Fresh FIction Box Not To Miss

Shari Shattuck | Men in Fiction

October 16, 2007

When I was asked to do this chat I politely requested some subject ideas. The ladies at Fresh Fiction very kindly hinted that most writers talk about where they got their latest book/plot idea.

Well, my plot ideas usually start with something vague, and then I pull from the myriad of images and happenings that we call life. My latest, “Eye of the Beholder” was inspired by my new neighborhood, the one I’m working on now, as yet untitled, sprung from the loins of a conversation with an old modeling friend in Atlanta, where I grew up. But I do have a subject that I’ve had to sneak up on, set traps for, and hope I capture my elusive prey. Fictional men.

Where do we get our male characters and how true are they? For that matter, how true do we want them to be? In one of his fabulously witty books, the British humorist P. G. Wodehouse has one of his characters married to well-known Romance writer Rosie Banks. Rosie’s been asked to write a column for a ladies’ paper about her husband and he exclaims in great distress, “Believe me, or believe me not, Bertie, when I say that she describes me as half-God, half prattling mischievous child!” To which Bertie replies, “Good God! She didn’t say that!”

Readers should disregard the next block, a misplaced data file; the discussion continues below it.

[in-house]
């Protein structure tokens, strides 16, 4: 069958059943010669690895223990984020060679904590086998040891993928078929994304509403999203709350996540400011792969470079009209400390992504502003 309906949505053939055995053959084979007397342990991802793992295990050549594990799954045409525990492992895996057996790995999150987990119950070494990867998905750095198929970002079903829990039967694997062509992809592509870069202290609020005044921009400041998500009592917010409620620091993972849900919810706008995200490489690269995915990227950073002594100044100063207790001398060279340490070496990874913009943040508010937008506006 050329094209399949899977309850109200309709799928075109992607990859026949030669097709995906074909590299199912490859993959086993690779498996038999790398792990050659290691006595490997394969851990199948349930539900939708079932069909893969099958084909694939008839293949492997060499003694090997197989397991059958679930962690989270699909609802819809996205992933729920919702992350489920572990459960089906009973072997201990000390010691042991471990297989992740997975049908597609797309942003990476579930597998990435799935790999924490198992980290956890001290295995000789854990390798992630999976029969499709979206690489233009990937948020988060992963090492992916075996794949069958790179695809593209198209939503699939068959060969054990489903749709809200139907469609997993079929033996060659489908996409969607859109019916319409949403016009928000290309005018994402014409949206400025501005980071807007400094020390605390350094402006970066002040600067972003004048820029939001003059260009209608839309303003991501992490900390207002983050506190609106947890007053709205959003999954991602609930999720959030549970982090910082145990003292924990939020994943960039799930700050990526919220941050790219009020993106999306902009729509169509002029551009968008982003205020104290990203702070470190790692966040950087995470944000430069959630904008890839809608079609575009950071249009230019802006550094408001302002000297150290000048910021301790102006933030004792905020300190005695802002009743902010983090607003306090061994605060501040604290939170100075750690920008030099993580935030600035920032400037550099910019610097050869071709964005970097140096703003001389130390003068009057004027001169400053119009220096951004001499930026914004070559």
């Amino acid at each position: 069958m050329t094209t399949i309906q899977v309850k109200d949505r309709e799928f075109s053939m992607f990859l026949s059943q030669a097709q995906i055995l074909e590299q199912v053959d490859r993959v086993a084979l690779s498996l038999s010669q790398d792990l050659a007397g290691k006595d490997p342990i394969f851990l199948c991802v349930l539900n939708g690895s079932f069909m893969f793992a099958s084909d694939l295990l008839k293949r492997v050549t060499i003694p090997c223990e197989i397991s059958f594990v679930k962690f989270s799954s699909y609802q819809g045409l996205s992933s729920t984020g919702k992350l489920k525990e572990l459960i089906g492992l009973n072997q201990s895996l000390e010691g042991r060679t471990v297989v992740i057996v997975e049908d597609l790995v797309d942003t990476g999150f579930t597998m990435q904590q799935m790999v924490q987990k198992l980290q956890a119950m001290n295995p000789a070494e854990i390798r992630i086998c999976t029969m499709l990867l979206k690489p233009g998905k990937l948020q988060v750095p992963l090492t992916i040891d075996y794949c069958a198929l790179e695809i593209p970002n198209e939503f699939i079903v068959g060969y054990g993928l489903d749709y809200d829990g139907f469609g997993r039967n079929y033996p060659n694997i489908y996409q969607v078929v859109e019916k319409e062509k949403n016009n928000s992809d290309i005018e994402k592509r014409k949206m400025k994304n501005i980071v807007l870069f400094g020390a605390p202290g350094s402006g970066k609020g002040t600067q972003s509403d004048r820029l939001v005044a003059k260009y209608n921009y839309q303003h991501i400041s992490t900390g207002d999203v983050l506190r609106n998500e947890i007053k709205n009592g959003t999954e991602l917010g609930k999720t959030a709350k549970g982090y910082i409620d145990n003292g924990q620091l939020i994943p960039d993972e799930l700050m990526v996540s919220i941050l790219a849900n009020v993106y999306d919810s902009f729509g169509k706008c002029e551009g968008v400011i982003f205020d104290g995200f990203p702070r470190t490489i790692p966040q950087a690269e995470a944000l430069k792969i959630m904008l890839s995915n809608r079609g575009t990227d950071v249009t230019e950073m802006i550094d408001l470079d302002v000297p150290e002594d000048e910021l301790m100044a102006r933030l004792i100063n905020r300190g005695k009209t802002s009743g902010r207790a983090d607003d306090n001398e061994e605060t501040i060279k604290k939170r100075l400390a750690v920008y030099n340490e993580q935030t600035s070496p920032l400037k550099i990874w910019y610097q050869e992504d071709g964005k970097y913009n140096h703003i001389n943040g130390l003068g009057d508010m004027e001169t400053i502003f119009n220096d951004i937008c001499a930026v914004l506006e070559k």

Not a bad description of many of our men in real life, no doubt, but most of us prefer our literary men on the minor deity end of the spectrum. However loving and forgiving creatures that most woman are, I admit to occasionally keeping score on my man’s transgressions, and so in “Eye” one of my characters describes her husband as being mentally about seven when they have a disagreement. “You know, he reverts to that ‘I’m not stupid, you’re stupid!’ stage.”

I’ve stolen much of my own man’s personality for Evan Paley in the Callaway Wilde series. Joseph is my constant consultant on “maleness.” Since he’s one of those ‘real men’ in real life and an accomplished stage actor who’s filled out the emotional life of male characters ranging from Richard the Third to Lenny in ‘Grapes of Wrath’ to Macbeth, that Scottish king with the harpy wife, (who was played by me, giggle) he’s got some pretty good insights.

So, let me know what you think about the subject. Then let’s talk men in fiction!

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